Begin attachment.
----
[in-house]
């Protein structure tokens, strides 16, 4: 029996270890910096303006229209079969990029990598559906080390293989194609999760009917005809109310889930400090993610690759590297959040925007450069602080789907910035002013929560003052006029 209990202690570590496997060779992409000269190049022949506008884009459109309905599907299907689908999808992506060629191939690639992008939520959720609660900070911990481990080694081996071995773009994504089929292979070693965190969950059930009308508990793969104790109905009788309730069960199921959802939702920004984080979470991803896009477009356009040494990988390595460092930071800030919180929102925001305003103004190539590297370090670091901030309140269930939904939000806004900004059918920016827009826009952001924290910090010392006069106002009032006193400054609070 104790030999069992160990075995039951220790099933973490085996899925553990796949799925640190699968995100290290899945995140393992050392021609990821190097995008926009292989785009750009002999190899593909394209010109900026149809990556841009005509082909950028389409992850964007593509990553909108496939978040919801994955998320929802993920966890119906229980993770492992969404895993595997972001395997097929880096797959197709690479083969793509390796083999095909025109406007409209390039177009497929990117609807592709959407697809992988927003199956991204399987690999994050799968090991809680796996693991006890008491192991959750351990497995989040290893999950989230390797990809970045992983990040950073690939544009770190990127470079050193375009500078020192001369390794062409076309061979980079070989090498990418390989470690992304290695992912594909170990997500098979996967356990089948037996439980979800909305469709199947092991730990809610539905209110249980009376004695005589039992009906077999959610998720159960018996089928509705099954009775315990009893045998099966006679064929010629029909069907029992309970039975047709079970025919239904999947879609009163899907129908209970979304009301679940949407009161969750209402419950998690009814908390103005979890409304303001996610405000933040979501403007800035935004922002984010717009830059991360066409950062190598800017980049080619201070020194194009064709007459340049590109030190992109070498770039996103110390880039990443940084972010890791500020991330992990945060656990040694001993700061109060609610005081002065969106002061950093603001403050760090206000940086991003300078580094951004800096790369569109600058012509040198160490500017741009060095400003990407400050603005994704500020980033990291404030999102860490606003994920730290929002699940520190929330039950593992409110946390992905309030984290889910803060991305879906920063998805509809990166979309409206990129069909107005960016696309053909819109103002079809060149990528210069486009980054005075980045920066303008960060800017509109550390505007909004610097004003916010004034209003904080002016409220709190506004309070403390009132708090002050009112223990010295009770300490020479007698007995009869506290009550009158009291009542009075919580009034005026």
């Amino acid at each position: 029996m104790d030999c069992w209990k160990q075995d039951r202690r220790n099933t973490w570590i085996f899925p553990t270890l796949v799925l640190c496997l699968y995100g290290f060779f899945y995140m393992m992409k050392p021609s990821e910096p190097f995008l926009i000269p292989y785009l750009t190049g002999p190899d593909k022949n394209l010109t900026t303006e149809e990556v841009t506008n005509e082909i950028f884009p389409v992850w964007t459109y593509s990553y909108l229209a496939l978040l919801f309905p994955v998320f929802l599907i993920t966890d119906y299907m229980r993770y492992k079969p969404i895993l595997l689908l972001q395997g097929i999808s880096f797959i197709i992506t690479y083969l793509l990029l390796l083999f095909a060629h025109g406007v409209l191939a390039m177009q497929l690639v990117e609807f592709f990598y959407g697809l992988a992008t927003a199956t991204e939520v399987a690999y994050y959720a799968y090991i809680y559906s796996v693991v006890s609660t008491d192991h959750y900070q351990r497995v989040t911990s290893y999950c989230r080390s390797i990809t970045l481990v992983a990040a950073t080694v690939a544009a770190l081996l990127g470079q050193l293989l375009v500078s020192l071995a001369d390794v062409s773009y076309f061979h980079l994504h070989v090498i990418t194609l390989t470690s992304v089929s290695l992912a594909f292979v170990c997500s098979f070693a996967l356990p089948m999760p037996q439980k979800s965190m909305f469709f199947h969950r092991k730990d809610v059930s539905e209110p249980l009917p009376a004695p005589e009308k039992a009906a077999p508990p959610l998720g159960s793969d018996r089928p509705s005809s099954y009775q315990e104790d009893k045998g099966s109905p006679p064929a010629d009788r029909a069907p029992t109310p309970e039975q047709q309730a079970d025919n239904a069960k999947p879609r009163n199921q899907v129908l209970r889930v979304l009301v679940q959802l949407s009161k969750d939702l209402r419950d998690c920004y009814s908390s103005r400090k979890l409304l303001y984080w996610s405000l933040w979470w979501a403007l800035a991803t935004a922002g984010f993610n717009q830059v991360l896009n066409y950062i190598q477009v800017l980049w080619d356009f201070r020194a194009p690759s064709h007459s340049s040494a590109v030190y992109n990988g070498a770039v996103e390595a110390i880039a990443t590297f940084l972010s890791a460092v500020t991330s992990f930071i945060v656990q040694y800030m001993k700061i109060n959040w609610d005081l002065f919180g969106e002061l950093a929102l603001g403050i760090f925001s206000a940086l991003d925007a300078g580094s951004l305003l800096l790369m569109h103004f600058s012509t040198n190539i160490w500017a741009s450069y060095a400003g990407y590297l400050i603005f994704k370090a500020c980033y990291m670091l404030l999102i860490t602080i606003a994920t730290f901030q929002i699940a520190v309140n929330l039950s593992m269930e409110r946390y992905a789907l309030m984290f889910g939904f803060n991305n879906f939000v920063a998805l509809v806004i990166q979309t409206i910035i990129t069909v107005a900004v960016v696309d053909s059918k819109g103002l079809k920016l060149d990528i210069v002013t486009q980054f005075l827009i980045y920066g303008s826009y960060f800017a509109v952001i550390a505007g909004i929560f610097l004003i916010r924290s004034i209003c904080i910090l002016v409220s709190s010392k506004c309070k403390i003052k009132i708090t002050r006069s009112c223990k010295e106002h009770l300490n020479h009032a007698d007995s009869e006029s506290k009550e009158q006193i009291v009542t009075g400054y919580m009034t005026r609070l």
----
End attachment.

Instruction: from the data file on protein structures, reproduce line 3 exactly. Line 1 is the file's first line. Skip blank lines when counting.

């Amino acid at each position: 029996m104790d030999c069992w209990k160990q075995d039951r202690r220790n099933t973490w570590i085996f899925p553990t270890l796949v799925l640190c496997l699968y995100g290290f060779f899945y995140m393992m992409k050392p021609s990821e910096p190097f995008l926009i000269p292989y785009l750009t190049g002999p190899d593909k022949n394209l010109t900026t303006e149809e990556v841009t506008n005509e082909i950028f884009p389409v992850w964007t459109y593509s990553y909108l229209a496939l978040l919801f309905p994955v998320f929802l599907i993920t966890d119906y299907m229980r993770y492992k079969p969404i895993l595997l689908l972001q395997g097929i999808s880096f797959i197709i992506t690479y083969l793509l990029l390796l083999f095909a060629h025109g406007v409209l191939a390039m177009q497929l690639v990117e609807f592709f990598y959407g697809l992988a992008t927003a199956t991204e939520v399987a690999y994050y959720a799968y090991i809680y559906s796996v693991v006890s609660t008491d192991h959750y900070q351990r497995v989040t911990s290893y999950c989230r080390s390797i990809t970045l481990v992983a990040a950073t080694v690939a544009a770190l081996l990127g470079q050193l293989l375009v500078s020192l071995a001369d390794v062409s773009y076309f061979h980079l994504h070989v090498i990418t194609l390989t470690s992304v089929s290695l992912a594909f292979v170990c997500s098979f070693a996967l356990p089948m999760p037996q439980k979800s965190m909305f469709f199947h969950r092991k730990d809610v059930s539905e209110p249980l009917p009376a004695p005589e009308k039992a009906a077999p508990p959610l998720g159960s793969d018996r089928p509705s005809s099954y009775q315990e104790d009893k045998g099966s109905p006679p064929a010629d009788r029909a069907p029992t109310p309970e039975q047709q309730a079970d025919n239904a069960k999947p879609r009163n199921q899907v129908l209970r889930v979304l009301v679940q959802l949407s009161k969750d939702l209402r419950d998690c920004y009814s908390s103005r400090k979890l409304l303001y984080w996610s405000l933040w979470w979501a403007l800035a991803t935004a922002g984010f993610n717009q830059v991360l896009n066409y950062i190598q477009v800017l980049w080619d356009f201070r020194a194009p690759s064709h007459s340049s040494a590109v030190y992109n990988g070498a770039v996103e390595a110390i880039a990443t590297f940084l972010s890791a460092v500020t991330s992990f930071i945060v656990q040694y800030m001993k700061i109060n959040w609610d005081l002065f919180g969106e002061l950093a929102l603001g403050i760090f925001s206000a940086l991003d925007a300078g580094s951004l305003l800096l790369m569109h103004f600058s012509t040198n190539i160490w500017a741009s450069y060095a400003g990407y590297l400050i603005f994704k370090a500020c980033y990291m670091l404030l999102i860490t602080i606003a994920t730290f901030q929002i699940a520190v309140n929330l039950s593992m269930e409110r946390y992905a789907l309030m984290f889910g939904f803060n991305n879906f939000v920063a998805l509809v806004i990166q979309t409206i910035i990129t069909v107005a900004v960016v696309d053909s059918k819109g103002l079809k920016l060149d990528i210069v002013t486009q980054f005075l827009i980045y920066g303008s826009y960060f800017a509109v952001i550390a505007g909004i929560f610097l004003i916010r924290s004034i209003c904080i910090l002016v409220s709190s010392k506004c309070k403390i003052k009132i708090t002050r006069s009112c223990k010295e106002h009770l300490n020479h009032a007698d007995s009869e006029s506290k009550e009158q006193i009291v009542t009075g400054y919580m009034t005026r609070l």